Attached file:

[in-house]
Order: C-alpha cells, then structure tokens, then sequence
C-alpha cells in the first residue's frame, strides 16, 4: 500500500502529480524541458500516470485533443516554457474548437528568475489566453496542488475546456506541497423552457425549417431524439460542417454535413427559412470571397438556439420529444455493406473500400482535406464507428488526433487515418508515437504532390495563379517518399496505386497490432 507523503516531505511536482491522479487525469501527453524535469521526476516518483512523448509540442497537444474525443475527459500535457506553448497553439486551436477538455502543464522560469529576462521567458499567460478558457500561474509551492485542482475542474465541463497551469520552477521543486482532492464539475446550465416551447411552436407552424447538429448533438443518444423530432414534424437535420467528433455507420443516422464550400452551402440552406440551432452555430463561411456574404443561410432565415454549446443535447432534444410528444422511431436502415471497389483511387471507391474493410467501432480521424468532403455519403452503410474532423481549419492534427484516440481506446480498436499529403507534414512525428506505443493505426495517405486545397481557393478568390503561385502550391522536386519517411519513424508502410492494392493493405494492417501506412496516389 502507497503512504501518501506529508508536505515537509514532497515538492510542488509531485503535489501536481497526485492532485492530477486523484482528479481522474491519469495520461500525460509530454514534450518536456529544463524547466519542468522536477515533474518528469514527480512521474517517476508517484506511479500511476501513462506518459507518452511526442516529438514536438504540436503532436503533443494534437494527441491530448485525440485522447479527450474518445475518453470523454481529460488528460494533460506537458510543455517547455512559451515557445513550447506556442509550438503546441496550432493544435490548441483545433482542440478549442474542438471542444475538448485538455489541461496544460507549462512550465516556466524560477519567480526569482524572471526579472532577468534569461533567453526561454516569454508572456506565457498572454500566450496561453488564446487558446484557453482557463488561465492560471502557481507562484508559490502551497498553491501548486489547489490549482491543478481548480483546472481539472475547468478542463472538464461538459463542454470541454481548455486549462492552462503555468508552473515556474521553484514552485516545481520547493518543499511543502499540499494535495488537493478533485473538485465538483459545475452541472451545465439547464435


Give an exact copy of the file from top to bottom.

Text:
[in-house]
Order: C-alpha cells, then structure tokens, then sequence
C-alpha cells in the first residue's frame, strides 16, 4: 500500500502529480524541458500516470485533443516554457474548437528568475489566453496542488475546456506541497423552457425549417431524439460542417454535413427559412470571397438556439420529444455493406473500400482535406464507428488526433487515418508515437504532390495563379517518399496505386497490432 507523503516531505511536482491522479487525469501527453524535469521526476516518483512523448509540442497537444474525443475527459500535457506553448497553439486551436477538455502543464522560469529576462521567458499567460478558457500561474509551492485542482475542474465541463497551469520552477521543486482532492464539475446550465416551447411552436407552424447538429448533438443518444423530432414534424437535420467528433455507420443516422464550400452551402440552406440551432452555430463561411456574404443561410432565415454549446443535447432534444410528444422511431436502415471497389483511387471507391474493410467501432480521424468532403455519403452503410474532423481549419492534427484516440481506446480498436499529403507534414512525428506505443493505426495517405486545397481557393478568390503561385502550391522536386519517411519513424508502410492494392493493405494492417501506412496516389 502507497503512504501518501506529508508536505515537509514532497515538492510542488509531485503535489501536481497526485492532485492530477486523484482528479481522474491519469495520461500525460509530454514534450518536456529544463524547466519542468522536477515533474518528469514527480512521474517517476508517484506511479500511476501513462506518459507518452511526442516529438514536438504540436503532436503533443494534437494527441491530448485525440485522447479527450474518445475518453470523454481529460488528460494533460506537458510543455517547455512559451515557445513550447506556442509550438503546441496550432493544435490548441483545433482542440478549442474542438471542444475538448485538455489541461496544460507549462512550465516556466524560477519567480526569482524572471526579472532577468534569461533567453526561454516569454508572456506565457498572454500566450496561453488564446487558446484557453482557463488561465492560471502557481507562484508559490502551497498553491501548486489547489490549482491543478481548480483546472481539472475547468478542463472538464461538459463542454470541454481548455486549462492552462503555468508552473515556474521553484514552485516545481520547493518543499511543502499540499494535495488537493478533485473538485465538483459545475452541472451545465439547464435